Newsnight asked the Nuffield Trust to look into the most recent data on A&E performance, and to unpick the reasons behind its current decline. Here we present new data on how the NHS is performing on the day of their release by NHS England.
Performance against the totemic four-hour A&E target is the lowest it has been over the summer since records began. That target, which is currently under review, is for at least 95% of people attending A&E to be admitted, transferred or discharged within four hours. In September this year, the target was met for only 85% of patients, compared to 97% in September 2011.
Indeed, the performance this year in September was as bad as it was in January only three years ago. Only two out of 119 major A&E departments met the four-hour target last month.
What is the reason for such a decline in performance?
The most obvious answer is that there are simply more people attending A&E departments, and services cannot keep up with the number of patients (see chart below). There were 2.1 million attendances in September this year, compared to 1.8 million in September 2010 – a 22% increase.
This is being driven by a number of factors, including population growth and which services are available. There are now more services providing urgent care for minor conditions, for example. These new services can make it easier for patients to attend hospital for treatment, resulting in increasing demand. We also know that demand for hospital services is also influenced by fewer people being able to get a GP appointment when they want.
Not only have A&E attendances gone up, but so have emergency admissions to hospital. In fact, they have increased at a faster rate than attendances, with a 25% increase between 2010 and 2019.
This is being driven by a rise in people living with multiple chronic conditions, coupled with an ageing population. There is evidence that people are surviving for longer following an admission to hospital, but this makes it more likely they will require another admission to hospital in future. This may be leading to a growth in the number of emergency admissions.
The gap between demand and supply
Over the same period that demand for services has grown, the resources available to the NHS and other public services have been constrained. Following the financial crisis of 2008/09, growth in funding for the NHS has slowed to an average of 1.7% a year (from 2010/11 to 2019/20), compared with 5.4% between 2003/04 and 2009/10 (see chart).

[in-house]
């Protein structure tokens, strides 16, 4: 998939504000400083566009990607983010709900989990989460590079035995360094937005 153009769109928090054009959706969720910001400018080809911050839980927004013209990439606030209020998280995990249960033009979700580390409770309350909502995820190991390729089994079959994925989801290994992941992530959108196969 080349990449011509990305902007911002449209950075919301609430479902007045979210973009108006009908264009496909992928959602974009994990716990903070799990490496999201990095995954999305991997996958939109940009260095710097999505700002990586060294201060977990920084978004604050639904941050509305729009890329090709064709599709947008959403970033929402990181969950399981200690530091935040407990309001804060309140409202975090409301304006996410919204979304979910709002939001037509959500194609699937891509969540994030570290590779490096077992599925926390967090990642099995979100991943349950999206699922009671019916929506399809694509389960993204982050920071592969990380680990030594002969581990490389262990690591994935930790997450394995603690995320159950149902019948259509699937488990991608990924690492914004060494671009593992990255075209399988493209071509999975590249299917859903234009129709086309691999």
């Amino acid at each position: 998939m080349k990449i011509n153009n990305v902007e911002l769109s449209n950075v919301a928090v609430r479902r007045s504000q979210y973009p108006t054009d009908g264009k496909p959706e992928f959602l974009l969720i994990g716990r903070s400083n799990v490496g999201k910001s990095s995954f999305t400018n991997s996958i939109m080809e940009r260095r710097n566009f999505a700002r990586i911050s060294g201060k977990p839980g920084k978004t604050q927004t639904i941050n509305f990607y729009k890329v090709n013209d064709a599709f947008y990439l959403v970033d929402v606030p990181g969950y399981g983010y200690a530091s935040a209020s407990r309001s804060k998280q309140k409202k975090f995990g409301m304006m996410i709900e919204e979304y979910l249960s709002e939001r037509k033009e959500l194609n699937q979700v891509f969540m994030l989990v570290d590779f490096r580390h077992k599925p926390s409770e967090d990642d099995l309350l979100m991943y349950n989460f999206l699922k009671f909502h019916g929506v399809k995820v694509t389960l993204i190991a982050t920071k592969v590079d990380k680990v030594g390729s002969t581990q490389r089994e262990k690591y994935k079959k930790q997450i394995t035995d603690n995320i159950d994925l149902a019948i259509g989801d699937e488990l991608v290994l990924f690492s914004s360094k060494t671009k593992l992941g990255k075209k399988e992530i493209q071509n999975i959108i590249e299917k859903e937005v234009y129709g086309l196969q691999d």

Hospitals were initially able to maintain the quality of services, but since 2014/15 there has been a decline in performance – including longer waits in A&E, for admission to hospital and for planned care.
This effect has been compounded by workforce shortages across health and social care. Even though increased funding has now been made available to the NHS, the shortage of staff in hospitals, general practice and community services is expected to continue.
The gap between capacity and demand means that hospitals can find it difficult to admit a patient into a bed because the beds are full. Within A&E departments, the number of people waiting over four hours on a trolley – after a decision has been made to admit them – has skyrocketed (see chart). There were 64,921 trolley waits of over four hours in September 2019, compared to 5,907 in September 2010 – a more than eleven-fold increase.
These problems can be exacerbated by delayed transfers of care – where a patient is ready for discharge from hospital but is still occupying a bed.
There is a silver lining here in that delayed discharges had been on the increase until 2016, but have since gone down. In August this year, there was on average 4,802 people delayed per day, down from 6,060 in August 2016.
The reduction follows concerted effort to reduce the time people are spending in hospital waiting for assessments, although the most common reason for delay is still people awaiting a care package in their own home, such as help for getting in and out of bed, cooking, cleaning or other everyday tasks.
What is the outlook for this winter?
The outlook for winter 2019/20 is concerning.
We know that health services come under increasing strain over winter, as a result of a drop in temperatures and increases in flu and respiratory illnesses. Based just on historic trends, we can expect the performance position to deteriorate further over the winter, from a starting point of the worst September on record in A&E.
This year there are additional pressures to consider, such as worries that senior medical cover will be affected due to consultants reducing their overtime over concerns about tax and pensions. Continued uncertainty about Brexit may also impact on services, with concerns raised about access to medicines and devices.
With the prospect of more funding going into the NHS over the next few years, we hope that hospitals can improve performance, and meet the public’s expectations of a high-quality NHS.
Scobie S (2019) “Is it becoming winter all year round for the NHS?” Nuffield Trust comment.